For Don Pietro, his exemplary spirit touches on the importance of faith in times of struggle. For these characters, relentlessly inundated by external conflict, religion is something to hold on to, a familiar and firm refuge from the enveloping chaos. But it’s not easy. “Doesn’t Christ see us?” pleads Pina, questioning a supposedly omnipotent God that remains silent during such horrific times. Father Virgilio Fantuzzi, a friend of Rossellini’s interviewed for Criterion, observes the recurrent religious implications and iconography present in much of the director’s work, not just the obvious films like The Flowers of St. Francis (1950), Giovanna d’Arco al rogo (1954), and the extraordinary Il messia (1975). Frequency notwithstanding, though, Rossellini’s view of religion was a thorny one, and in these three Neorealist films, he openly disputes the efficacy of faith and points to religion’s latent hypocrisies. This is perhaps best seen in a segment of the six-part Paisan, where a group of military clergymen stay at a monastery, a place of ostensive sanctuary detached from the surrounding hostilities. Yet even there, the Jew and Protestant of the group are subjected to pious bigotry.
Still, the general idea is to preserve not only faith, but domestic tradition—simplicity to sustain normalcy. If there is the good, however, there is most certainly bad. These demarcations are less severe in Paisan and Germany Year Zero, but in Rome Open City, the lines are clearly drawn. In that film’s decidedly more lugubrious and stifling second half, leading up to a prolonged torture scene, Rossellini shows Nazi methodology with an emphasis on excruciatingly casual cruelty; as the Germans take their psychopathic time, there is a disturbing juxtaposition of brutal viciousness in one room and drink, merriment, and music right next door.
Production on Rome Open City started just after the liberation of the city in 1944, when the Italian film industry was in shambles and Rossellini had to scrounge for what little film stock was available. He couldn’t view rushes during filming and had to put his property up for sale in order to secure the compulsory funds. Improvisation and sacrifice was essential, especially if he wanted to preserve the film’s on-the-spot immediacy, which is today one of its hallmarks. Rome Open City is about the here and now, and Rossellini was committed to identify and testify, for all to see, what a select unfortunate group had to endure. Paisan, on the other hand, extends its scope. It’s not just about a confined community in one particular city; with his follow-up, Rossellini aimed for a cross-cultural canvass.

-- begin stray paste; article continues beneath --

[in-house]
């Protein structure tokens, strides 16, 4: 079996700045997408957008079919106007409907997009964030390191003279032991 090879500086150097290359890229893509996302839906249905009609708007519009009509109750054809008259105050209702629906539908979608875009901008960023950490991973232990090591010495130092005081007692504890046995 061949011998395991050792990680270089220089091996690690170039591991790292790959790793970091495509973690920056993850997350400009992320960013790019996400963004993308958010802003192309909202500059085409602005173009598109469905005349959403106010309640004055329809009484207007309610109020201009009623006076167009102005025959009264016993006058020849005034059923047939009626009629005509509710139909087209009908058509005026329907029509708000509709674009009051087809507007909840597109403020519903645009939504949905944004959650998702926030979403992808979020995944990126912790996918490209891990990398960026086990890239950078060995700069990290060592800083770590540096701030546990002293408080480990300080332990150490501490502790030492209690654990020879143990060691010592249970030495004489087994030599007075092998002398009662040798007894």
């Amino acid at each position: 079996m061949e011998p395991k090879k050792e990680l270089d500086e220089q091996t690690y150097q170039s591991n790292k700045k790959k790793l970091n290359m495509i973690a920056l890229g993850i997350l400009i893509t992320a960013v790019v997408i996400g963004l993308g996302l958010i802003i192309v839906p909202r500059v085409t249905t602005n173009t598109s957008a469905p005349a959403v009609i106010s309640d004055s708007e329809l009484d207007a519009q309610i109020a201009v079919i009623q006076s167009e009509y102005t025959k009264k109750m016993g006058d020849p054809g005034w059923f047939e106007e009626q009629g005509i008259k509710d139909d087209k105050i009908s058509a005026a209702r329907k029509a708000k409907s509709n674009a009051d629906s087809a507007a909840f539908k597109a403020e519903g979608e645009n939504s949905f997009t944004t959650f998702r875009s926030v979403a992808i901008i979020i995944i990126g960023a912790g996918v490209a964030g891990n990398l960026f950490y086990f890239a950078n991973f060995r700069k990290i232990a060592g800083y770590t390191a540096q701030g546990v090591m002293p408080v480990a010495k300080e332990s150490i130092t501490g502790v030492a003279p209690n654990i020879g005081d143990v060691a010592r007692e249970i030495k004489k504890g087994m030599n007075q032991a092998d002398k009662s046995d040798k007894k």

Its title derived from a term roughly translated as “friend” or “countryman,” Paisan’s focus is also more thematic than plot-driven. Rossellini sacrifices extended character engagement for episodic portraits of fraternity and solidarity, a mutual striving for the common good. Originally titled “Seven from the U.S.” (only six stories would make the cut), the film highlights the American liberating presence as GIs chart a course northward throughout Italy. Set in six distinct regions (so distinct that the film was often shown with subtitles, even in Italy, due to the diverse dialects), Paisan examines the precarious process of allied collaboration or, at the very least, cohabitation. Each sector essentially breaks down along the barriers of communication and understanding, as Rossellini presents an at times jarring diversity of ethnicity, ideology, and social conditioning. There are moments of fleeting happiness—something so modest as a cordial conversation or the blessings of a Hershey bar—but more often than not, the film poignantly revisits jaded slants on race, crime, seduction, and the hazy morality of makeshift lives in a war-torn nation.